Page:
The task of regulating an industry of this complexity can be a daunting one.
When the ramifications for ordinary people are so profound, how do we strike the balance between protection and access? Between demanding rigorous standards while leaving some space for original thinking?
It would – seemingly – be easy for us to simply reach for a regulatory stick, but the use of credit in many cases is fundamental to people’s lives, unavoidable even.
A market like this, where the consequences of our decisions are so acute, requires us to get under the skin of a series of complex problems and think creatively about the solutions we apply to them. They say necessity is the mother of invention, after all.
The people in this room are a vital part of this.
In order to be truly effective we also have to look beyond our own four walls, and beyond what might normally we expected of a regulator.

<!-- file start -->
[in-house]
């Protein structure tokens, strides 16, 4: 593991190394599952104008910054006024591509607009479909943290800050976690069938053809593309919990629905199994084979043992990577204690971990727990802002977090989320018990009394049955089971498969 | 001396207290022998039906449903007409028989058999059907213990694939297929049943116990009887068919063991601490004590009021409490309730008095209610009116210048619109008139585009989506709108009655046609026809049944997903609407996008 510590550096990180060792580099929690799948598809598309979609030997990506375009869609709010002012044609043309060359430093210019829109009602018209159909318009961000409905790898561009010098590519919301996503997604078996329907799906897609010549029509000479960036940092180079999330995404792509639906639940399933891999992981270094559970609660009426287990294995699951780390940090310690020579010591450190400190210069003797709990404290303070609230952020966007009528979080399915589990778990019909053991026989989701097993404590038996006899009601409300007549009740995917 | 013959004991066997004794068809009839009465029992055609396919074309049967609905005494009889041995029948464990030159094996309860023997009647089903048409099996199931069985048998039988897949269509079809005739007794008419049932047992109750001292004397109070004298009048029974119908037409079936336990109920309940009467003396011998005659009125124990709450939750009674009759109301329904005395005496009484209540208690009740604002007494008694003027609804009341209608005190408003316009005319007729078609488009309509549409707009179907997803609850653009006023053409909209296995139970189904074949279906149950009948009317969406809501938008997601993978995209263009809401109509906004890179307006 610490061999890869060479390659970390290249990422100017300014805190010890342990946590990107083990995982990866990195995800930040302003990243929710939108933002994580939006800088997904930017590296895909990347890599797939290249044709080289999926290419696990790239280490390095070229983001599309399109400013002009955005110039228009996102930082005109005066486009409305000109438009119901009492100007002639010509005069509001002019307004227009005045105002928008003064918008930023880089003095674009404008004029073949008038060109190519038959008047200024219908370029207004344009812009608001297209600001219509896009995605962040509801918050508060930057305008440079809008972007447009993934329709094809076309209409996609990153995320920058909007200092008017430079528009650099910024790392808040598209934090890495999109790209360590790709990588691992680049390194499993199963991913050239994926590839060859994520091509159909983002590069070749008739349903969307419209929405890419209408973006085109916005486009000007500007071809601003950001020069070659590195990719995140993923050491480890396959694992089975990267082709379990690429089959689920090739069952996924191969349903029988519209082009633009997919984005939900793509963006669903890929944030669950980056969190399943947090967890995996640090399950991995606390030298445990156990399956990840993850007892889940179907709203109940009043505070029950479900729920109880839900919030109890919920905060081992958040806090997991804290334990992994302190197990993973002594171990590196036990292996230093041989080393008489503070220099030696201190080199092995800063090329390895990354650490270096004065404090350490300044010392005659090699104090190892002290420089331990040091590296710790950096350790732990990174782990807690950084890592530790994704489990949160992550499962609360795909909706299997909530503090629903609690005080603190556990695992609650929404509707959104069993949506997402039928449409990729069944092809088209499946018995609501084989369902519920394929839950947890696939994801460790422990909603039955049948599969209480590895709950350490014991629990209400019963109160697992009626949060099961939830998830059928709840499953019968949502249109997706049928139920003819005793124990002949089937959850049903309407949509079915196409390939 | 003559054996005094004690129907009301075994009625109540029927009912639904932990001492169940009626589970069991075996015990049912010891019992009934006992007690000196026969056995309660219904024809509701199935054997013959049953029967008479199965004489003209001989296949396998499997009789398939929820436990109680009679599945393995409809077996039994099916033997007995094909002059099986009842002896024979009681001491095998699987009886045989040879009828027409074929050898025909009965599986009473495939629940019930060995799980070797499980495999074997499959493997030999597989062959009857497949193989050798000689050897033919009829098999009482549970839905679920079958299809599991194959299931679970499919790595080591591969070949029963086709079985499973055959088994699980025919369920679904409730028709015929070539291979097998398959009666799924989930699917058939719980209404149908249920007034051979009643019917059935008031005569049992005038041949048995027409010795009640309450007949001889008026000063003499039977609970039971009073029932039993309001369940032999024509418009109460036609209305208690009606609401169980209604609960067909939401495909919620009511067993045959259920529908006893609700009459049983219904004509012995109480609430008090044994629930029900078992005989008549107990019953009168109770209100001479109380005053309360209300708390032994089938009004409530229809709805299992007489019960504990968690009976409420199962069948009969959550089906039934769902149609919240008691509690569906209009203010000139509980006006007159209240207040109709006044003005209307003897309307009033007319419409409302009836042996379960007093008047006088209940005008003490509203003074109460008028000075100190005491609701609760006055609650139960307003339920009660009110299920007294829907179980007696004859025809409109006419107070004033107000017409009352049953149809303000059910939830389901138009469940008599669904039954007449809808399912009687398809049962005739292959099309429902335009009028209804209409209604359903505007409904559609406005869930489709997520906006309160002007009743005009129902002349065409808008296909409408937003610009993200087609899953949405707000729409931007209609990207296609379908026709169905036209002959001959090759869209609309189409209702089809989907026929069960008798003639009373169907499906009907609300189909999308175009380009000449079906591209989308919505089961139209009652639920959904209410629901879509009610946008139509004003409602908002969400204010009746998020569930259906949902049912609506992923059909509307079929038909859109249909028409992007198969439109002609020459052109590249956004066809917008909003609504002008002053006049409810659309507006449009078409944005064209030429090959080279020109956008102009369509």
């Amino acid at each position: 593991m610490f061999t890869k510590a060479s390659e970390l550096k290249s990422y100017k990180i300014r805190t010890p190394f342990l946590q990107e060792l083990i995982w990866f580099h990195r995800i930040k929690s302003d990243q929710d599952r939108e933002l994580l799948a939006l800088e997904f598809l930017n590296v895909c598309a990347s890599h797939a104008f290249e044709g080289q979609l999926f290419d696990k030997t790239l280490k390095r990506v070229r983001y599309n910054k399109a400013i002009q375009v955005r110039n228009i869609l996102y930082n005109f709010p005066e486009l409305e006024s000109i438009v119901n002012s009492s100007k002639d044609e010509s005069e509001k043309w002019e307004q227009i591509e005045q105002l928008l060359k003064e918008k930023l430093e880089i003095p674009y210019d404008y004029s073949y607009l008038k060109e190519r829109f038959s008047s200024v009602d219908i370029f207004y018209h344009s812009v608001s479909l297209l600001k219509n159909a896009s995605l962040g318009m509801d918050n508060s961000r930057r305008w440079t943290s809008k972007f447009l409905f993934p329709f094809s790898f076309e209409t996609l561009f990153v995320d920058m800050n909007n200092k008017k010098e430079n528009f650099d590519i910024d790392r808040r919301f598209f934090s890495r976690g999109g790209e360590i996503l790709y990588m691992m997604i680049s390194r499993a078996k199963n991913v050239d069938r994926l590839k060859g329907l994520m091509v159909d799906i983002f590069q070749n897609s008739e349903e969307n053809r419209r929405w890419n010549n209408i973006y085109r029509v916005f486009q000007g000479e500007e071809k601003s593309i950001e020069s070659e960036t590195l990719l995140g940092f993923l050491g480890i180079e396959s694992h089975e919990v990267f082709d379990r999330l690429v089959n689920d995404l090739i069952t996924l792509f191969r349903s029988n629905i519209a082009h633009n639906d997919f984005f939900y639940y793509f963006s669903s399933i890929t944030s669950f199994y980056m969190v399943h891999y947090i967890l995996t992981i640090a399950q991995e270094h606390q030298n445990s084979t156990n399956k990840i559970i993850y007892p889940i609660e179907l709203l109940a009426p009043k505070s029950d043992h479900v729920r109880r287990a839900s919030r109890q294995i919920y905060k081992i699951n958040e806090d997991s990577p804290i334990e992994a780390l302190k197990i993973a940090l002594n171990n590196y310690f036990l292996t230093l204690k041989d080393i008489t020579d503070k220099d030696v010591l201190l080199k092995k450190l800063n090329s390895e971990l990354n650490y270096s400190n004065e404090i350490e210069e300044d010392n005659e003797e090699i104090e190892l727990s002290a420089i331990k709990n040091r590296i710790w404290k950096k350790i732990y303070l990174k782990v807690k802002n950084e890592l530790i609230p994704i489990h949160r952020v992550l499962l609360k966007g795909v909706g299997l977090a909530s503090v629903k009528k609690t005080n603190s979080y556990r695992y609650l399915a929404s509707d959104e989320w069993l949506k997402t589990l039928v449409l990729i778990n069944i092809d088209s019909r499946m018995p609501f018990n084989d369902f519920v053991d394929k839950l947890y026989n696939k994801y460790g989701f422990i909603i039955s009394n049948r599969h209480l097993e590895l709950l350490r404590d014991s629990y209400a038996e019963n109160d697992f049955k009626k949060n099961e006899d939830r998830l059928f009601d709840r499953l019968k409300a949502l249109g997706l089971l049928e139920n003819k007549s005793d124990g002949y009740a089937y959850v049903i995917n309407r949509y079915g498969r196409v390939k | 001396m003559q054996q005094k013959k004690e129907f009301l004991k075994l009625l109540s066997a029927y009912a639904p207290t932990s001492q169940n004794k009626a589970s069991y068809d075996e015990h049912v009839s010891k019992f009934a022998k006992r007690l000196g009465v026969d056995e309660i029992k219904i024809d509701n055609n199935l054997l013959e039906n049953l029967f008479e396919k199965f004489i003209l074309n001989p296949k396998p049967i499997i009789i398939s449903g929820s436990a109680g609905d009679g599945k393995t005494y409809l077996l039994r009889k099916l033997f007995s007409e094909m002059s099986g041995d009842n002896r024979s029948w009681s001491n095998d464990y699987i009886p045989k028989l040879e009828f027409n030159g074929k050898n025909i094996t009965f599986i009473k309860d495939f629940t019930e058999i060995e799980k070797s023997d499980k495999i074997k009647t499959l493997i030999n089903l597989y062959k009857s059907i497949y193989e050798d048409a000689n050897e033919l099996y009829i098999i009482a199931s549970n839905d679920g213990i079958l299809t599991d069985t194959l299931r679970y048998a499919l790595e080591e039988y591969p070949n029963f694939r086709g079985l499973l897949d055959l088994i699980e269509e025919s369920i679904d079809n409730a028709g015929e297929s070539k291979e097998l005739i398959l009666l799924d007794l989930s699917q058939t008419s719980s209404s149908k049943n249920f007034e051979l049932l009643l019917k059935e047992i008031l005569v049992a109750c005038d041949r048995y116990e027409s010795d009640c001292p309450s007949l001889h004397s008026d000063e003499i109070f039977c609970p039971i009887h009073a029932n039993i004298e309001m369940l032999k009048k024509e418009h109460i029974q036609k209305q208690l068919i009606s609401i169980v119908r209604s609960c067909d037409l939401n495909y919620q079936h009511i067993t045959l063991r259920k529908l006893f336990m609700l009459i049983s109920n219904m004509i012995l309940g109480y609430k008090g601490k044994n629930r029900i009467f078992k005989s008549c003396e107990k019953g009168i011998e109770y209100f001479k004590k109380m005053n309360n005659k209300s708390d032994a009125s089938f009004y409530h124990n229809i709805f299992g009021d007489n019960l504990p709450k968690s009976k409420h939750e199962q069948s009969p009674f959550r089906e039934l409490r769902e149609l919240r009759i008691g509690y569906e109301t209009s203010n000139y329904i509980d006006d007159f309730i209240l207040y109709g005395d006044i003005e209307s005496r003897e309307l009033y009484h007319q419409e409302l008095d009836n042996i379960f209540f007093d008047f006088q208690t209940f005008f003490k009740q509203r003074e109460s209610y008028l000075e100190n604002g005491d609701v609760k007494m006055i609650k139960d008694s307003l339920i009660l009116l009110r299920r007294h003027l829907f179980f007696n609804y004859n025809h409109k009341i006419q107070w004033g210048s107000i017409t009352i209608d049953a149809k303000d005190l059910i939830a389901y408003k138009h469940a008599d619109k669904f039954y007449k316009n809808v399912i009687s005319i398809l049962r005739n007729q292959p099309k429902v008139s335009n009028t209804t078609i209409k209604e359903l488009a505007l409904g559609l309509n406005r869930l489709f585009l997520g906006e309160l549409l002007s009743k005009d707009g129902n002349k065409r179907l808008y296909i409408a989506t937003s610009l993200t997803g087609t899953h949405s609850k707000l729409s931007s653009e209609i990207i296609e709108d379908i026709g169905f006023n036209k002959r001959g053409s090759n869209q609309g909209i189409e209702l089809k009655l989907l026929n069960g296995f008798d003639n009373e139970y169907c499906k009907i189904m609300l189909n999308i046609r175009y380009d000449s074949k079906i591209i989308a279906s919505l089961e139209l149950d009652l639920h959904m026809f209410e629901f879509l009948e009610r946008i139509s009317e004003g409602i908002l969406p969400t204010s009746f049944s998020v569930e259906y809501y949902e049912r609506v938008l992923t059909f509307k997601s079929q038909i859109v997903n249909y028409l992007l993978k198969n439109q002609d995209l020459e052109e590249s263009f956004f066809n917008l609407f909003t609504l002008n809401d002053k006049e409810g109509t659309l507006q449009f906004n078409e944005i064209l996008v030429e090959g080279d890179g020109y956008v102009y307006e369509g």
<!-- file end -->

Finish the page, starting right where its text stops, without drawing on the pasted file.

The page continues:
But in order to be truly effective we also have to look beyond our own four walls, and beyond what might normally we expected of a regulator.
Our approach has four components:
- We authorise, supervise and enforce against our existing rules
- We intervene and propose new rules where they are needed
- We work with others to address failure in the market and influence demand
- And we promote competition and innovation in the interests of consumers
I’d like to talk today about what this looks like in practice.
Putting things right
Regulating day-to-day is the most obvious thing people would expect the FCA to do.
As many in this room will be aware, our history in the credit sector began in 2014 when we took over the regulation of the industry from the Office of Fair Trading.
Since then we’ve worked hard to build up our knowledge of the sector and take action where it was most sorely needed.